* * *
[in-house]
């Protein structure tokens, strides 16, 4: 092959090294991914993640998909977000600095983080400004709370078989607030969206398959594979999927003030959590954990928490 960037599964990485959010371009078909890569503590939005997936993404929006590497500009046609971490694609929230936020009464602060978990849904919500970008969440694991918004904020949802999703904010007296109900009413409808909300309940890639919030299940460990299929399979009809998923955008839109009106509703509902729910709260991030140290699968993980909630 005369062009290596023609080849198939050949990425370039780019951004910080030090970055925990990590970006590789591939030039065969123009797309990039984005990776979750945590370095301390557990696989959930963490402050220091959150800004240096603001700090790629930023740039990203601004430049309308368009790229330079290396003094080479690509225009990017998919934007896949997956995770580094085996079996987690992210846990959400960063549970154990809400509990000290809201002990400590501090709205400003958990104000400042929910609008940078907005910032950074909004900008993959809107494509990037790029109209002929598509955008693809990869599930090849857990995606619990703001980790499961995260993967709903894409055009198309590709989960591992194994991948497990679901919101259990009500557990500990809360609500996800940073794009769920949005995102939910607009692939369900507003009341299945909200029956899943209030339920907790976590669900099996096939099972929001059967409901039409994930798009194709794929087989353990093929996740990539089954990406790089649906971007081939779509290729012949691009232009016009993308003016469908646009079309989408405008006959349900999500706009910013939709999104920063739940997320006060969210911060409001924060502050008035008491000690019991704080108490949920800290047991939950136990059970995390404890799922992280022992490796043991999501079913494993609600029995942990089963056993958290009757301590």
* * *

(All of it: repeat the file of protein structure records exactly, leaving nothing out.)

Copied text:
[in-house]
């Protein structure tokens, strides 16, 4: 092959090294991914993640998909977000600095983080400004709370078989607030969206398959594979999927003030959590954990928490 960037599964990485959010371009078909890569503590939005997936993404929006590497500009046609971490694609929230936020009464602060978990849904919500970008969440694991918004904020949802999703904010007296109900009413409808909300309940890639919030299940460990299929399979009809998923955008839109009106509703509902729910709260991030140290699968993980909630 005369062009290596023609080849198939050949990425370039780019951004910080030090970055925990990590970006590789591939030039065969123009797309990039984005990776979750945590370095301390557990696989959930963490402050220091959150800004240096603001700090790629930023740039990203601004430049309308368009790229330079290396003094080479690509225009990017998919934007896949997956995770580094085996079996987690992210846990959400960063549970154990809400509990000290809201002990400590501090709205400003958990104000400042929910609008940078907005910032950074909004900008993959809107494509990037790029109209002929598509955008693809990869599930090849857990995606619990703001980790499961995260993967709903894409055009198309590709989960591992194994991948497990679901919101259990009500557990500990809360609500996800940073794009769920949005995102939910607009692939369900507003009341299945909200029956899943209030339920907790976590669900099996096939099972929001059967409901039409994930798009194709794929087989353990093929996740990539089954990406790089649906971007081939779509290729012949691009232009016009993308003016469908646009079309989408405008006959349900999500706009910013939709999104920063739940997320006060969210911060409001924060502050008035008491000690019991704080108490949920800290047991939950136990059970995390404890799922992280022992490796043991999501079913494993609600029995942990089963056993958290009757301590």